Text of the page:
(Image from Freedom for Animals)

The vast majority of the fish, crabs, sharks, octopuses and other animals you see in aquariums in the UK will have been stolen from the wild, from their natural homes. Many species of fish do not breed in captivity, so as soon as one fish dies, another must be taken from the wild to replace it. Taken from conservation-sensitive areas like the Great Barrier Reef, fish and other animals are packed into plastic bags and boxes and forced to travel thousands of miles. This stressful journey can be too much on their delicate bodies and many die on the way – a massive 30% die following importation. The survivors are placed into miserably small tanks, many of which lack space for animals like turtles and alligators to leave the water, have no environmental enrichment or any space to retreat meaning these animals have no place to hide which further exacerbates their stress.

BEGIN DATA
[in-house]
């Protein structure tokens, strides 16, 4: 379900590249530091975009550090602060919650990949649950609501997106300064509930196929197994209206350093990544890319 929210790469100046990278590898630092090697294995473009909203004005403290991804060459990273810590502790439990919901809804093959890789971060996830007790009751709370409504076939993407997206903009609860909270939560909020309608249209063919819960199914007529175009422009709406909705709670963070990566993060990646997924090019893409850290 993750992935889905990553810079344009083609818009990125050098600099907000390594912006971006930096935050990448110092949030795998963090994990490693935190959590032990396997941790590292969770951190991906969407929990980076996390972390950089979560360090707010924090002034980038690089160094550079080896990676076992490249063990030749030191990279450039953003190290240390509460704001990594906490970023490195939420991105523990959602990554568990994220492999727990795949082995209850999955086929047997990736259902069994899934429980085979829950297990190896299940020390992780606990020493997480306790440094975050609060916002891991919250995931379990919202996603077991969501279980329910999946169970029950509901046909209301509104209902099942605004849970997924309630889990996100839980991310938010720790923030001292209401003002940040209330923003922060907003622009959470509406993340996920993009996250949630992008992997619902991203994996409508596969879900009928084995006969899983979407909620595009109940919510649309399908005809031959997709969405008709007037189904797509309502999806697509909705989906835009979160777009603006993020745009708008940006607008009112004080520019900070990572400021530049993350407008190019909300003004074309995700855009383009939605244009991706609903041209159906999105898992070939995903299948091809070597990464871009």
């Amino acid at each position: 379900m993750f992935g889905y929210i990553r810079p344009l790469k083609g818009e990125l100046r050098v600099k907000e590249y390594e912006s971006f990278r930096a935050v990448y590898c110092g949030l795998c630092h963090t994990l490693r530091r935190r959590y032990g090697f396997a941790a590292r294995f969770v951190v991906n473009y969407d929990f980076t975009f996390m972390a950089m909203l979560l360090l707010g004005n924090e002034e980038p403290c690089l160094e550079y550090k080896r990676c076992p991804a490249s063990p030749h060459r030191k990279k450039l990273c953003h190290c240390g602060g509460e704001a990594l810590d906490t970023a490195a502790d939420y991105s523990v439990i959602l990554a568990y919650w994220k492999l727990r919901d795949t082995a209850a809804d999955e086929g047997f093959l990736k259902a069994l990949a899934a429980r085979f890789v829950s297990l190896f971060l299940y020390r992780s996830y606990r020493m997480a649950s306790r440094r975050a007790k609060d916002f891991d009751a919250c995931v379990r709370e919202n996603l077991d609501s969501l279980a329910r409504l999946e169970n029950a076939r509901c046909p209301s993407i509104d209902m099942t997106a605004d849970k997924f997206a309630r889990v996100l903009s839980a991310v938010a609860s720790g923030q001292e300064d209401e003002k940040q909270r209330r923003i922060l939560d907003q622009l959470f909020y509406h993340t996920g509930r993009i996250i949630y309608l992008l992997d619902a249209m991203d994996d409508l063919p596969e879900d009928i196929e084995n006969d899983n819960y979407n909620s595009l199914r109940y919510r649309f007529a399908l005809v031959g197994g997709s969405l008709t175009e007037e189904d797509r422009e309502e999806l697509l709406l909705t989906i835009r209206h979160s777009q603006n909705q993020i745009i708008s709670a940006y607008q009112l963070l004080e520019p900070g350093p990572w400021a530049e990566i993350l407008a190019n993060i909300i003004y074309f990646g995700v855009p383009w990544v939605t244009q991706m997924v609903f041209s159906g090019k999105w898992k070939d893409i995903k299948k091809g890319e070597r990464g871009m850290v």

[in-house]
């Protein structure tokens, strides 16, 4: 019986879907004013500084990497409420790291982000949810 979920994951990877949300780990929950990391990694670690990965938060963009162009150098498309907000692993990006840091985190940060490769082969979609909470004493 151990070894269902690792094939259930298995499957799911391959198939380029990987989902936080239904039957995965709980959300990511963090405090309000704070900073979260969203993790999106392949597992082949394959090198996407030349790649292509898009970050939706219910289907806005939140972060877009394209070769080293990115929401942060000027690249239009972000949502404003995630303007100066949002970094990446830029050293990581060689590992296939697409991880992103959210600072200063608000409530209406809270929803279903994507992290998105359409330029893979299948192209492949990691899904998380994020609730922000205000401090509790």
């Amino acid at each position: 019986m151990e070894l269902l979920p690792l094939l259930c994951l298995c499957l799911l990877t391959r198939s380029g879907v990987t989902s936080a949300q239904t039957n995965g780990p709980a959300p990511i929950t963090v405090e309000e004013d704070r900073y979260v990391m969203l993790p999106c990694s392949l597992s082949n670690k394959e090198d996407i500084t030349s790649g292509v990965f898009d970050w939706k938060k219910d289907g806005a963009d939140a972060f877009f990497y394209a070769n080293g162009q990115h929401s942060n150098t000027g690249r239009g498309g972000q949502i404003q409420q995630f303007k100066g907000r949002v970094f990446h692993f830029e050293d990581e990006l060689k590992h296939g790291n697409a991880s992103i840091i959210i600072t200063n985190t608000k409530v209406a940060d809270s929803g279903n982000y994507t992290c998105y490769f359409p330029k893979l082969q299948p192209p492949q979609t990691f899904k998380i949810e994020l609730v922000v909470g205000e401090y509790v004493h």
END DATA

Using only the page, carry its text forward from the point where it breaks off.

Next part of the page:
Sea lions which should be free to swim for miles in the sea, are forced to perform tricks in concrete enclosures. Captive orcas, which in the wild exist in tight-knit family groups and can travel over 100 miles in a single day, are kept in small pools for entertainment in which they cannot dive and must swim circles in shallow tanks. A life of deprivation in a tiny tank can lead to mental health conditions, just as it can in humans. Pacing, circling, head bobbing and other abnormal behaviours, which are all indicators of stress, have been observed in animals in 90% of UK aquariums. A BBC investigation found 35% of animals were dying in SEA LIFE centres across the UK. Sharks, rays, fish and jellyfish died at the centres, some of which were threatened species in the wild. Aquariums claim they are protecting endangered species through their work. In reality, very few animals they hold captive are under threat, and even fewer have ever made it back into the wild.